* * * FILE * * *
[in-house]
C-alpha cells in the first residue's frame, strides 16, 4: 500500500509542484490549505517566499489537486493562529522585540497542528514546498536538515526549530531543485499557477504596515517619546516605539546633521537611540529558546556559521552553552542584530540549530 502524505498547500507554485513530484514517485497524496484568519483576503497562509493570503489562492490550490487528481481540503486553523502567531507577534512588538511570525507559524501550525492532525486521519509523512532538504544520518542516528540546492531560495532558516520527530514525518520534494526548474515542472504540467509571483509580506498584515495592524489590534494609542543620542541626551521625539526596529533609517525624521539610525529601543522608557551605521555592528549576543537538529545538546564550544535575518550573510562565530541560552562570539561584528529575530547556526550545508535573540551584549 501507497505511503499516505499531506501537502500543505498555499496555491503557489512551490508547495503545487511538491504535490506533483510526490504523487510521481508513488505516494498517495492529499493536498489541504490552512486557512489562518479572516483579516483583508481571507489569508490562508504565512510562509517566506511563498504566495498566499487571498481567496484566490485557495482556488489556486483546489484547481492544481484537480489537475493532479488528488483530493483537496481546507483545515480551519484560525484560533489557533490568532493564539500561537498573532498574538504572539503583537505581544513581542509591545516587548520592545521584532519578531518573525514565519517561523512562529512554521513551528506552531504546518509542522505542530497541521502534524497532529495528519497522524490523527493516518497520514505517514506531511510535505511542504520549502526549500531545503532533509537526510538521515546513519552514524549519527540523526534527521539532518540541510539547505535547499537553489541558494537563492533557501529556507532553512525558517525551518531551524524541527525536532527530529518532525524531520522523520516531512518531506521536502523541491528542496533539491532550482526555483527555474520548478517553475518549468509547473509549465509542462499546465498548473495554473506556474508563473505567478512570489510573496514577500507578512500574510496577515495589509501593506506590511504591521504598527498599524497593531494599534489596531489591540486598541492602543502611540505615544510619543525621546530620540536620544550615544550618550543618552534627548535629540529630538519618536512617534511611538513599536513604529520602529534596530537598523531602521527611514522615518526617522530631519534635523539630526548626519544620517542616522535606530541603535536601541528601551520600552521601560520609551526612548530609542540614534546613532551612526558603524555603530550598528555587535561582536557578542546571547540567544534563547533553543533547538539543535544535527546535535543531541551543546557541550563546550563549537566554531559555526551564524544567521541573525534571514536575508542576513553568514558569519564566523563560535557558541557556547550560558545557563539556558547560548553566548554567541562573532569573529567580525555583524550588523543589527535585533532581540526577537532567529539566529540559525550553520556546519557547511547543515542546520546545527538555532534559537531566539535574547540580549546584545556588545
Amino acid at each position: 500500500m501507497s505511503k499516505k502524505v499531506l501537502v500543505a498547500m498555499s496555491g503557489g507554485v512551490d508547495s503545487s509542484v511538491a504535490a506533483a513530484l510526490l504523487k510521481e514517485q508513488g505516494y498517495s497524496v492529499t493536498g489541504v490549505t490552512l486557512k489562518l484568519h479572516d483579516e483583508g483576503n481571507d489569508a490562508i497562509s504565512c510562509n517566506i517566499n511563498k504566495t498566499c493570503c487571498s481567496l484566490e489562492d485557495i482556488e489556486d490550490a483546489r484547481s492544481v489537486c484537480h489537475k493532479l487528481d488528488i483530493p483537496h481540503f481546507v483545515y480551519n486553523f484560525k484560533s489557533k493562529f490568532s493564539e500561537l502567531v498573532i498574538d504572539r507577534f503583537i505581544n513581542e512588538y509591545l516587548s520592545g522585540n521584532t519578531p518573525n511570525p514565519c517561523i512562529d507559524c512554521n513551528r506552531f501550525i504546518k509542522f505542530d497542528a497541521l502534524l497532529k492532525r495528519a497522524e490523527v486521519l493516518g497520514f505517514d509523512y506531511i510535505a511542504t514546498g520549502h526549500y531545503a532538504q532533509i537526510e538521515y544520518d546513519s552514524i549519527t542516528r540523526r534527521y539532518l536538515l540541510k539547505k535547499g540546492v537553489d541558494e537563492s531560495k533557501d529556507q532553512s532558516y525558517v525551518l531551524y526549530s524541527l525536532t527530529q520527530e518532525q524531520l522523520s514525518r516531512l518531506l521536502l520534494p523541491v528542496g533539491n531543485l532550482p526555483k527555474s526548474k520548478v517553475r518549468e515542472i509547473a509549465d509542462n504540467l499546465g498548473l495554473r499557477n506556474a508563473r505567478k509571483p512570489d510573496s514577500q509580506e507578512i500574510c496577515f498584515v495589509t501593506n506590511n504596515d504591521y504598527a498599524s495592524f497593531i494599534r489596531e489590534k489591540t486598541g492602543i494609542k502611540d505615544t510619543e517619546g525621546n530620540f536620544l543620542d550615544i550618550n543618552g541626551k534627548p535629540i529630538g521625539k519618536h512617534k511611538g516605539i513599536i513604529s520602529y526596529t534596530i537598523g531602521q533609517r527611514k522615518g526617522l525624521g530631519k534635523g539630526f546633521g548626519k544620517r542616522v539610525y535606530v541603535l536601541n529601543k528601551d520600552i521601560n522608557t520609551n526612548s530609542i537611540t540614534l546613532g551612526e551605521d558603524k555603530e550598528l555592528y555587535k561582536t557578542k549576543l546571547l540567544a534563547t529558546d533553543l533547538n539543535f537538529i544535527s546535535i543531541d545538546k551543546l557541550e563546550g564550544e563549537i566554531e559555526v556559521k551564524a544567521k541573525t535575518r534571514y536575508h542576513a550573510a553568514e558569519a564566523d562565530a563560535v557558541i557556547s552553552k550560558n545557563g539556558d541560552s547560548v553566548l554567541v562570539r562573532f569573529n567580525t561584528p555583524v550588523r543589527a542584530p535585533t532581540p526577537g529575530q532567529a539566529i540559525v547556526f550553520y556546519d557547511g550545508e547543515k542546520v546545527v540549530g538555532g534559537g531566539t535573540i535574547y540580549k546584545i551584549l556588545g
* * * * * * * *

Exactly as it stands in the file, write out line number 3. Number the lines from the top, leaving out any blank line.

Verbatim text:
Amino acid at each position: 500500500m501507497s505511503k499516505k502524505v499531506l501537502v500543505a498547500m498555499s496555491g503557489g507554485v512551490d508547495s503545487s509542484v511538491a504535490a506533483a513530484l510526490l504523487k510521481e514517485q508513488g505516494y498517495s497524496v492529499t493536498g489541504v490549505t490552512l486557512k489562518l484568519h479572516d483579516e483583508g483576503n481571507d489569508a490562508i497562509s504565512c510562509n517566506i517566499n511563498k504566495t498566499c493570503c487571498s481567496l484566490e489562492d485557495i482556488e489556486d490550490a483546489r484547481s492544481v489537486c484537480h489537475k493532479l487528481d488528488i483530493p483537496h481540503f481546507v483545515y480551519n486553523f484560525k484560533s489557533k493562529f490568532s493564539e500561537l502567531v498573532i498574538d504572539r507577534f503583537i505581544n513581542e512588538y509591545l516587548s520592545g522585540n521584532t519578531p518573525n511570525p514565519c517561523i512562529d507559524c512554521n513551528r506552531f501550525i504546518k509542522f505542530d497542528a497541521l502534524l497532529k492532525r495528519a497522524e490523527v486521519l493516518g497520514f505517514d509523512y506531511i510535505a511542504t514546498g520549502h526549500y531545503a532538504q532533509i537526510e538521515y544520518d546513519s552514524i549519527t542516528r540523526r534527521y539532518l536538515l540541510k539547505k535547499g540546492v537553489d541558494e537563492s531560495k533557501d529556507q532553512s532558516y525558517v525551518l531551524y526549530s524541527l525536532t527530529q520527530e518532525q524531520l522523520s514525518r516531512l518531506l521536502l520534494p523541491v528542496g533539491n531543485l532550482p526555483k527555474s526548474k520548478v517553475r518549468e515542472i509547473a509549465d509542462n504540467l499546465g498548473l495554473r499557477n506556474a508563473r505567478k509571483p512570489d510573496s514577500q509580506e507578512i500574510c496577515f498584515v495589509t501593506n506590511n504596515d504591521y504598527a498599524s495592524f497593531i494599534r489596531e489590534k489591540t486598541g492602543i494609542k502611540d505615544t510619543e517619546g525621546n530620540f536620544l543620542d550615544i550618550n543618552g541626551k534627548p535629540i529630538g521625539k519618536h512617534k511611538g516605539i513599536i513604529s520602529y526596529t534596530i537598523g531602521q533609517r527611514k522615518g526617522l525624521g530631519k534635523g539630526f546633521g548626519k544620517r542616522v539610525y535606530v541603535l536601541n529601543k528601551d520600552i521601560n522608557t520609551n526612548s530609542i537611540t540614534l546613532g551612526e551605521d558603524k555603530e550598528l555592528y555587535k561582536t557578542k549576543l546571547l540567544a534563547t529558546d533553543l533547538n539543535f537538529i544535527s546535535i543531541d545538546k551543546l557541550e563546550g564550544e563549537i566554531e559555526v556559521k551564524a544567521k541573525t535575518r534571514y536575508h542576513a550573510a553568514e558569519a564566523d562565530a563560535v557558541i557556547s552553552k550560558n545557563g539556558d541560552s547560548v553566548l554567541v562570539r562573532f569573529n567580525t561584528p555583524v550588523r543589527a542584530p535585533t532581540p526577537g529575530q532567529a539566529i540559525v547556526f550553520y556546519d557547511g550545508e547543515k542546520v546545527v540549530g538555532g534559537g531566539t535573540i535574547y540580549k546584545i551584549l556588545g